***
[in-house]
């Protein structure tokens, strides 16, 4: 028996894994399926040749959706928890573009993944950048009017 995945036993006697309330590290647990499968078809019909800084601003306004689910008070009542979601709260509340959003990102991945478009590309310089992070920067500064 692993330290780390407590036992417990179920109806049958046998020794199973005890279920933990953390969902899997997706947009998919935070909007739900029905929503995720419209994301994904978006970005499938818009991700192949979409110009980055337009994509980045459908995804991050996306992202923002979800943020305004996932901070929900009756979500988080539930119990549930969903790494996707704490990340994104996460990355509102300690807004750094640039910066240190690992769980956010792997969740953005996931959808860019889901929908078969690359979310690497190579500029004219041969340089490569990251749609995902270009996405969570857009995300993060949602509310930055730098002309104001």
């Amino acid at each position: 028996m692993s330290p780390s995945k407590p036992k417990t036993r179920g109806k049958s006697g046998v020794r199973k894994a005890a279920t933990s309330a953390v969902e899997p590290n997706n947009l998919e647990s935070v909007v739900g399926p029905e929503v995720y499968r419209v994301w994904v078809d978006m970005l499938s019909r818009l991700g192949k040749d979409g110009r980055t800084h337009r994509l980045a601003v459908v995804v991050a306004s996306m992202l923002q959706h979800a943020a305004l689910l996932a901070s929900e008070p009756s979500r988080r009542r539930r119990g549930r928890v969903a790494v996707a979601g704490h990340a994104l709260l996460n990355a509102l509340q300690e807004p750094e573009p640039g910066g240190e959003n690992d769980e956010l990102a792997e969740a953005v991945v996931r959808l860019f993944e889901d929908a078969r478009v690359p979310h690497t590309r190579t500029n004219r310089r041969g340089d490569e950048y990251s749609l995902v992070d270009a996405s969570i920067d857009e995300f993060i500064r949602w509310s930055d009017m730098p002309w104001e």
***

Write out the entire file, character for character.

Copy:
[in-house]
């Protein structure tokens, strides 16, 4: 028996894994399926040749959706928890573009993944950048009017 995945036993006697309330590290647990499968078809019909800084601003306004689910008070009542979601709260509340959003990102991945478009590309310089992070920067500064 692993330290780390407590036992417990179920109806049958046998020794199973005890279920933990953390969902899997997706947009998919935070909007739900029905929503995720419209994301994904978006970005499938818009991700192949979409110009980055337009994509980045459908995804991050996306992202923002979800943020305004996932901070929900009756979500988080539930119990549930969903790494996707704490990340994104996460990355509102300690807004750094640039910066240190690992769980956010792997969740953005996931959808860019889901929908078969690359979310690497190579500029004219041969340089490569990251749609995902270009996405969570857009995300993060949602509310930055730098002309104001």
């Amino acid at each position: 028996m692993s330290p780390s995945k407590p036992k417990t036993r179920g109806k049958s006697g046998v020794r199973k894994a005890a279920t933990s309330a953390v969902e899997p590290n997706n947009l998919e647990s935070v909007v739900g399926p029905e929503v995720y499968r419209v994301w994904v078809d978006m970005l499938s019909r818009l991700g192949k040749d979409g110009r980055t800084h337009r994509l980045a601003v459908v995804v991050a306004s996306m992202l923002q959706h979800a943020a305004l689910l996932a901070s929900e008070p009756s979500r988080r009542r539930r119990g549930r928890v969903a790494v996707a979601g704490h990340a994104l709260l996460n990355a509102l509340q300690e807004p750094e573009p640039g910066g240190e959003n690992d769980e956010l990102a792997e969740a953005v991945v996931r959808l860019f993944e889901d929908a078969r478009v690359p979310h690497t590309r190579t500029n004219r310089r041969g340089d490569e950048y990251s749609l995902v992070d270009a996405s969570i920067d857009e995300f993060i500064r949602w509310s930055d009017m730098p002309w104001e």